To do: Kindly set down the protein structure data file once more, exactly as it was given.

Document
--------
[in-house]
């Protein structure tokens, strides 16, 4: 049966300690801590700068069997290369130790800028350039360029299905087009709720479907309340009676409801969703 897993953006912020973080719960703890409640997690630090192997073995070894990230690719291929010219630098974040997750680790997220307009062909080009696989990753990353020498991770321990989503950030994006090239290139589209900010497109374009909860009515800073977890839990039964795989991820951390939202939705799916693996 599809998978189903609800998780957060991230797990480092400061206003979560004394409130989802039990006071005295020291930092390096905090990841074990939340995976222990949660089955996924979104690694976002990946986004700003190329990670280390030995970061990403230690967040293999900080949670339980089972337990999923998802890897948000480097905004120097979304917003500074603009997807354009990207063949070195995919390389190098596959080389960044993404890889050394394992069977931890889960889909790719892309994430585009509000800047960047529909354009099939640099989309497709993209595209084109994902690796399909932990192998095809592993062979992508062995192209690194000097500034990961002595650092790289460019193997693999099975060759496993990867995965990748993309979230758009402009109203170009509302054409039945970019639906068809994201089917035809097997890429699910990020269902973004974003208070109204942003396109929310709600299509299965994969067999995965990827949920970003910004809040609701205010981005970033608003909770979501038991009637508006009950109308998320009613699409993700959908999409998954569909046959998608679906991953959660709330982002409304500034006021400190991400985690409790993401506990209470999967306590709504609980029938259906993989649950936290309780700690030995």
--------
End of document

[in-house]
């Protein structure tokens, strides 16, 4: 049966300690801590700068069997290369130790800028350039360029299905087009709720479907309340009676409801969703 897993953006912020973080719960703890409640997690630090192997073995070894990230690719291929010219630098974040997750680790997220307009062909080009696989990753990353020498991770321990989503950030994006090239290139589209900010497109374009909860009515800073977890839990039964795989991820951390939202939705799916693996 599809998978189903609800998780957060991230797990480092400061206003979560004394409130989802039990006071005295020291930092390096905090990841074990939340995976222990949660089955996924979104690694976002990946986004700003190329990670280390030995970061990403230690967040293999900080949670339980089972337990999923998802890897948000480097905004120097979304917003500074603009997807354009990207063949070195995919390389190098596959080389960044993404890889050394394992069977931890889960889909790719892309994430585009509000800047960047529909354009099939640099989309497709993209595209084109994902690796399909932990192998095809592993062979992508062995192209690194000097500034990961002595650092790289460019193997693999099975060759496993990867995965990748993309979230758009402009109203170009509302054409039945970019639906068809994201089917035809097997890429699910990020269902973004974003208070109204942003396109929310709600299509299965994969067999995965990827949920970003910004809040609701205010981005970033608003909770979501038991009637508006009950109308998320009613699409993700959908999409998954569909046959998608679906991953959660709330982002409304500034006021400190991400985690409790993401506990209470999967306590709504609980029938259906993989649950936290309780700690030995």